EXPLORE
August 17, 2011
Aunt Susan's Kitchen Academy - Aug. 28, 2-4 p.m. and 4:30-6:30 p.m. at Aunt Susan's Kitchen, 15101 Baltimore Ave. Learn how to cook Cajun shrimp sunken in butternut squash soup, pan-seared tilapia, roast chicken and more. Space is limited; sign up at the restaurant. $40 per person, $75 for couples and $20 off groups of five. Community Job Fair - Sept. 14, 9 a.m.-2 p.m., Club Meade, 6600 Mapes Road, Fort Meade. Fair is open to all job seekers (veterans and non-veterans)
NEWS
By Josh Mitchell and Josh Mitchell,Sun reporter | August 7, 2008
In the months leading up to the 2001 anthrax scare, Bruce E. Ivins had sought help from a psychiatrist, started taking antidepressants and repeatedly told a friend he was frightened by bouts of paranoia and depression. Yet even as his mental condition appeared to be deteriorating, Ivins maintained a government security clearance that gave him access to some of the world's most deadly pathogens. Details about Ivins' mental state in 2000 and 2001 were unsealed yesterday by the Justice Department as federal officials sought to establish his guilt in the anthrax killings.
NEWS
By Ellen Gamerman and Ellen Gamerman,States News Service | July 27, 1994
WASHINGTON -- The Clinton administration wants to limit mental health questions in federal employee background checks, saying the current system violates the privacy rights of job applicants.The policy, unveiled yesterday by Tipper Gore, the wife of Vice President Gore, would focus psychiatric inquiries solely on an applicant's recent past, eliminate reporting about marriage counseling and other short-term therapy and allow mental health questions only as they relate to job performance."I personally do not believe people who receive mental health treatment, in the broadest general sense, represent any more of a security risk than somebody that receives treatment from a cardiologist or an oncologist or an allergist," Mrs. Gore said in a speech at the National Press Club.
NEWS
June 14, 2013
Letter writer David Liddle apparently wishes to persuade us to abandon the Constitution's Fourth Amendment in our quest for an elusive guarantee of security ("Don't worry: The NSA isn't interested in you," June 12). In doing so, however, he rejects a founding principle of our nation - checks on the power of government over individuals. Moreover, he expresses a naive belief that the overarching powers ceded to government will not be abused. Edward Snowden, the NSA whistleblower responsible for leaking news of the surveillance program's existence, has said that it does not really work the way the government describes.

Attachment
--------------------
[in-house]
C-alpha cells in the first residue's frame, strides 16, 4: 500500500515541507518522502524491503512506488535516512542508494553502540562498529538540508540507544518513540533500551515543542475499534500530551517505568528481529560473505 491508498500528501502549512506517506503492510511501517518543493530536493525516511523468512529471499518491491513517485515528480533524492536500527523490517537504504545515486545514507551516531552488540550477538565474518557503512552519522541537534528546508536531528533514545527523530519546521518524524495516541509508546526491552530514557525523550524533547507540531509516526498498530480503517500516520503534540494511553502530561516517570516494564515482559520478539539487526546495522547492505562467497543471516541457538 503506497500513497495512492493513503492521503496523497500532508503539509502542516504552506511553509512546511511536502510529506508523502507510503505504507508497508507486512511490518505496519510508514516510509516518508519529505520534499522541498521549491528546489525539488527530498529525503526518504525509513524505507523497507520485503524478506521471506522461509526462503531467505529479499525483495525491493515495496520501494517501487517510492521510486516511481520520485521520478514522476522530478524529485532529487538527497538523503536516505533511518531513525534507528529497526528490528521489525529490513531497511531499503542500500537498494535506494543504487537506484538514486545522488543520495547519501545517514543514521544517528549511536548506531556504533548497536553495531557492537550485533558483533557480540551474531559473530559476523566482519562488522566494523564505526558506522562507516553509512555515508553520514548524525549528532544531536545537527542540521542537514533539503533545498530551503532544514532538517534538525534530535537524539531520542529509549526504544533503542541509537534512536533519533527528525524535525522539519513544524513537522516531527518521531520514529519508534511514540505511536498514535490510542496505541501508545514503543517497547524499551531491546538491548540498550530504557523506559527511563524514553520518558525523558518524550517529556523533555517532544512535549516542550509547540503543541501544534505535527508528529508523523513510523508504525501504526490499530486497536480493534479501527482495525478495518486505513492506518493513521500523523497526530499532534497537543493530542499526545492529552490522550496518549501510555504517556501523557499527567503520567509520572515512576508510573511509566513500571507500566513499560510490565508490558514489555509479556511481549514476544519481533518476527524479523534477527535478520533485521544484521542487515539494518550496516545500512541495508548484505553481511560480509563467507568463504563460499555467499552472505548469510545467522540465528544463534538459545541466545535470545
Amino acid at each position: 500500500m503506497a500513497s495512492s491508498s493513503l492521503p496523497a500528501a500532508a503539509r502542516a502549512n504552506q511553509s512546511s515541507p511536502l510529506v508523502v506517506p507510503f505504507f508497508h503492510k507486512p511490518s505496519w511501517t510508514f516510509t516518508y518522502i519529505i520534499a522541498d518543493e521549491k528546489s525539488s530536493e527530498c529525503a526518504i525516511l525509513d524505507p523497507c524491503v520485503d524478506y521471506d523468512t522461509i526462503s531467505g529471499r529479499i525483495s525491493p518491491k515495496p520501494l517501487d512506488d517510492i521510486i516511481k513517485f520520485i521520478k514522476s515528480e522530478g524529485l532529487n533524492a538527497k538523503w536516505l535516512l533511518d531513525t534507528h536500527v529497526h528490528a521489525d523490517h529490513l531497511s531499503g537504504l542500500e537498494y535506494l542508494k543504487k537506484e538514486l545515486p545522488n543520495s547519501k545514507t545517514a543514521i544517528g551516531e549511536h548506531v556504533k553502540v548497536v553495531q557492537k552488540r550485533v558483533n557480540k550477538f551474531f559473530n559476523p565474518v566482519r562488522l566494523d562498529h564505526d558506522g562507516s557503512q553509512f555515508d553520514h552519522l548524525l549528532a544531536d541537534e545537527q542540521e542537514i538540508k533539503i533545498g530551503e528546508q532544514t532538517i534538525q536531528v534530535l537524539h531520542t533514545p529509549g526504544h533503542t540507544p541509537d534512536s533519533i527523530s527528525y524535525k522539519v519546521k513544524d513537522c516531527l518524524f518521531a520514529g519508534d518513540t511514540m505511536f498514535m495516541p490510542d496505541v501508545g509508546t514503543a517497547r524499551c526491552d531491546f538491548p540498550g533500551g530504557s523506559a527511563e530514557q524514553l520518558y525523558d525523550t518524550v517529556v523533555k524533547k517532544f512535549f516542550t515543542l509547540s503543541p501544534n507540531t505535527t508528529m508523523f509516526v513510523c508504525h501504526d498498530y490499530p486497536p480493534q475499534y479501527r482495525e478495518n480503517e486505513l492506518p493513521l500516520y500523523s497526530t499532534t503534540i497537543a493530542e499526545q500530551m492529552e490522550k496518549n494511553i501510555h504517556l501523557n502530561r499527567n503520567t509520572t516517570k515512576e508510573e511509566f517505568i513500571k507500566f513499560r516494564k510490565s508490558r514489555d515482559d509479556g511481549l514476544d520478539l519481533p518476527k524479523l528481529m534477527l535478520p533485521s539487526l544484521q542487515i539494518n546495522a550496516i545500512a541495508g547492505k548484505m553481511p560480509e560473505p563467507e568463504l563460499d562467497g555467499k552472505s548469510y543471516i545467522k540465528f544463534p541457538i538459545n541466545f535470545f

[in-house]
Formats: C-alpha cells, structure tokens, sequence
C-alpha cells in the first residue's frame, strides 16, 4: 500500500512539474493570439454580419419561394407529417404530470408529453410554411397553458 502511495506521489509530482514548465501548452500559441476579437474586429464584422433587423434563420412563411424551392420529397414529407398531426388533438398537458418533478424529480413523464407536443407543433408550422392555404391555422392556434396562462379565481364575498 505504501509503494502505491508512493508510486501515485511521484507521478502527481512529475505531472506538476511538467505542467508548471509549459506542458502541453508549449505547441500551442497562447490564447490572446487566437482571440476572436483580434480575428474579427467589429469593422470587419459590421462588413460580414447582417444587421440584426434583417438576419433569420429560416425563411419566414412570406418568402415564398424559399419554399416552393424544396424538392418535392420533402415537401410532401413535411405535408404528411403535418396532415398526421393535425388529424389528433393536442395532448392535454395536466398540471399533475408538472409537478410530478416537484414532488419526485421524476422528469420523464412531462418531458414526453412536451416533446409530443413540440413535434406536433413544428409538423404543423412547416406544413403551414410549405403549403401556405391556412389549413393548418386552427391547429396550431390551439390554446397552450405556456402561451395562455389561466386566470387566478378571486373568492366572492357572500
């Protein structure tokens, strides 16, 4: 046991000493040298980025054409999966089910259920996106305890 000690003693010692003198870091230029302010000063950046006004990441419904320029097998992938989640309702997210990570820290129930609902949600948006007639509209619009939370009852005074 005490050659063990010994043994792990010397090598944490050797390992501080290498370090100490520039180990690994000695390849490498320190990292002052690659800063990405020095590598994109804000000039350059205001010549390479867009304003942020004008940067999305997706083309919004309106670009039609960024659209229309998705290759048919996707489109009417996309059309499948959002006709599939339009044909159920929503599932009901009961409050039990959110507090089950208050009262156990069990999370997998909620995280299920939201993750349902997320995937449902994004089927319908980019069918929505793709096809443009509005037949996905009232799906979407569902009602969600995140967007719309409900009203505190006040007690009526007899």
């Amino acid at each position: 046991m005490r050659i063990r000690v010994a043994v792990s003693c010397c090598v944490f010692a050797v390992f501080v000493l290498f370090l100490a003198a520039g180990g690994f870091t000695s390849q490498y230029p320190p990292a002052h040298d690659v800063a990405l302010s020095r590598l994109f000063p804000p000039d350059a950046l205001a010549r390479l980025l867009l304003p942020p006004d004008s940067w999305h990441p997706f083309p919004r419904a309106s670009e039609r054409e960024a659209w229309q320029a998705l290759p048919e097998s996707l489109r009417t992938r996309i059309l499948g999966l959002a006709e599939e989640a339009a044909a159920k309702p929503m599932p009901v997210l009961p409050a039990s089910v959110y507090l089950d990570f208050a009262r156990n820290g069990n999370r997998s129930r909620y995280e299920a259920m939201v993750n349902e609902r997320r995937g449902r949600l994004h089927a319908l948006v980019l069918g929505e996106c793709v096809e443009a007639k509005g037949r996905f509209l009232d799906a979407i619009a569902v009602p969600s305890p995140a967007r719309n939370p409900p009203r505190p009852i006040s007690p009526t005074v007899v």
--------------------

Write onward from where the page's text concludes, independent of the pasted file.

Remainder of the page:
NEWS
By Matthew Hay Brown, Bob Drogin and Katherine Skiba, Tribune Newspapers | June 10, 2013
A British newspaper has identified a 29-year-old former Marylander as the source of the top secret documents that revealed details of two National Security Agency surveillance programs and revived debate of the agency's reach into the private lives of Americans. The Guardian reported Sunday that Edward Snowden, who was working at an NSA office in Hawaii as an employee of the defense contractor Booz Allen Hamilton, wanted to alert the public to the programs being conducted in their name.
NEWS
March 7, 2013
In Kenneth Lasson's commentary, "Freeing Pollard benefits all" (Feb. 27), who is "all?" Jonathan Pollard passed classified information to Israel to circumvent U.S. policy. Is "all" the thousands of Americans with security clearance who do not betray that confidence, or does it refer to the country Mr. Pollard betrayed? He is serving a life sentence because of a plea bargain. His cooperation was in no way exculpatory. Mr. Lasson writes, "It is now more clear than ever that he is being severely punished for deeds he never did. " Mr. Pollard confessed, and Israel acknowledged his espionage years later.
BUSINESS
By Jamie Smith Hopkins, The Baltimore Sun | October 29, 2012
Fort Meade's rapid growth in the past few years has made it the state's largest employer, but getting a foot in the door — or, rather, inside the guarded fence line — can be daunting. Many of the Army installation's 56,000 jobs require a security clearance. And though it's one base, Fort Meade contains 95 employers, including the National Security Agency and the Environmental Protection Agency. When local officials held an event last week to demystify Fort Meade hiring, 300 people showed up, armed with notebooks and resumes.